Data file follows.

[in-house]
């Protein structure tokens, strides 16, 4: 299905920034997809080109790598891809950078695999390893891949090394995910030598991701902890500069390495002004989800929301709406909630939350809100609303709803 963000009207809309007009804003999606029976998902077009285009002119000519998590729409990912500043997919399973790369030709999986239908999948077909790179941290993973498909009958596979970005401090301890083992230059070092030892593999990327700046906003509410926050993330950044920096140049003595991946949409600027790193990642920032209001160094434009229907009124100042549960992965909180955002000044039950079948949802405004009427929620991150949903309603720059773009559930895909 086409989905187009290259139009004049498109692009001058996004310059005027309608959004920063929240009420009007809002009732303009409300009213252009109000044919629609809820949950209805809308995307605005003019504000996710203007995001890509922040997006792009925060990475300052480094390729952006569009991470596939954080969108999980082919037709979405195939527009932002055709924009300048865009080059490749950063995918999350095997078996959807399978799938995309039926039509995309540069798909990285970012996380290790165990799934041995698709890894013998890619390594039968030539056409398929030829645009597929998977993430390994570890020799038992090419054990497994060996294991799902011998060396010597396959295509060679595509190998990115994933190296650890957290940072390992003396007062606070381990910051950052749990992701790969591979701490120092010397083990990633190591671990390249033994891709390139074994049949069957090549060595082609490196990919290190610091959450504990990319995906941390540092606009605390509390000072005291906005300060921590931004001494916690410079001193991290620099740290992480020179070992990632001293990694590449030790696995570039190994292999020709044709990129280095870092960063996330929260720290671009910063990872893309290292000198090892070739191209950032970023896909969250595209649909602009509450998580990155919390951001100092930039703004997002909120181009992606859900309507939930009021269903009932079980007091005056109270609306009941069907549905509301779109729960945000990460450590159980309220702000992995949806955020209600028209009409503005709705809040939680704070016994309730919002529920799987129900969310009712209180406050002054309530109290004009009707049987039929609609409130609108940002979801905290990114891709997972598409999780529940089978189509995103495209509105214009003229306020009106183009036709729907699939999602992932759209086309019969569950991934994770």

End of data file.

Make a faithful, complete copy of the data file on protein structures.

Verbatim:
[in-house]
């Protein structure tokens, strides 16, 4: 299905920034997809080109790598891809950078695999390893891949090394995910030598991701902890500069390495002004989800929301709406909630939350809100609303709803 963000009207809309007009804003999606029976998902077009285009002119000519998590729409990912500043997919399973790369030709999986239908999948077909790179941290993973498909009958596979970005401090301890083992230059070092030892593999990327700046906003509410926050993330950044920096140049003595991946949409600027790193990642920032209001160094434009229907009124100042549960992965909180955002000044039950079948949802405004009427929620991150949903309603720059773009559930895909 086409989905187009290259139009004049498109692009001058996004310059005027309608959004920063929240009420009007809002009732303009409300009213252009109000044919629609809820949950209805809308995307605005003019504000996710203007995001890509922040997006792009925060990475300052480094390729952006569009991470596939954080969108999980082919037709979405195939527009932002055709924009300048865009080059490749950063995918999350095997078996959807399978799938995309039926039509995309540069798909990285970012996380290790165990799934041995698709890894013998890619390594039968030539056409398929030829645009597929998977993430390994570890020799038992090419054990497994060996294991799902011998060396010597396959295509060679595509190998990115994933190296650890957290940072390992003396007062606070381990910051950052749990992701790969591979701490120092010397083990990633190591671990390249033994891709390139074994049949069957090549060595082609490196990919290190610091959450504990990319995906941390540092606009605390509390000072005291906005300060921590931004001494916690410079001193991290620099740290992480020179070992990632001293990694590449030790696995570039190994292999020709044709990129280095870092960063996330929260720290671009910063990872893309290292000198090892070739191209950032970023896909969250595209649909602009509450998580990155919390951001100092930039703004997002909120181009992606859900309507939930009021269903009932079980007091005056109270609306009941069907549905509301779109729960945000990460450590159980309220702000992995949806955020209600028209009409503005709705809040939680704070016994309730919002529920799987129900969310009712209180406050002054309530109290004009009707049987039929609609409130609108940002979801905290990114891709997972598409999780529940089978189509995103495209509105214009003229306020009106183009036709729907699939999602992932759209086309019969569950991934994770």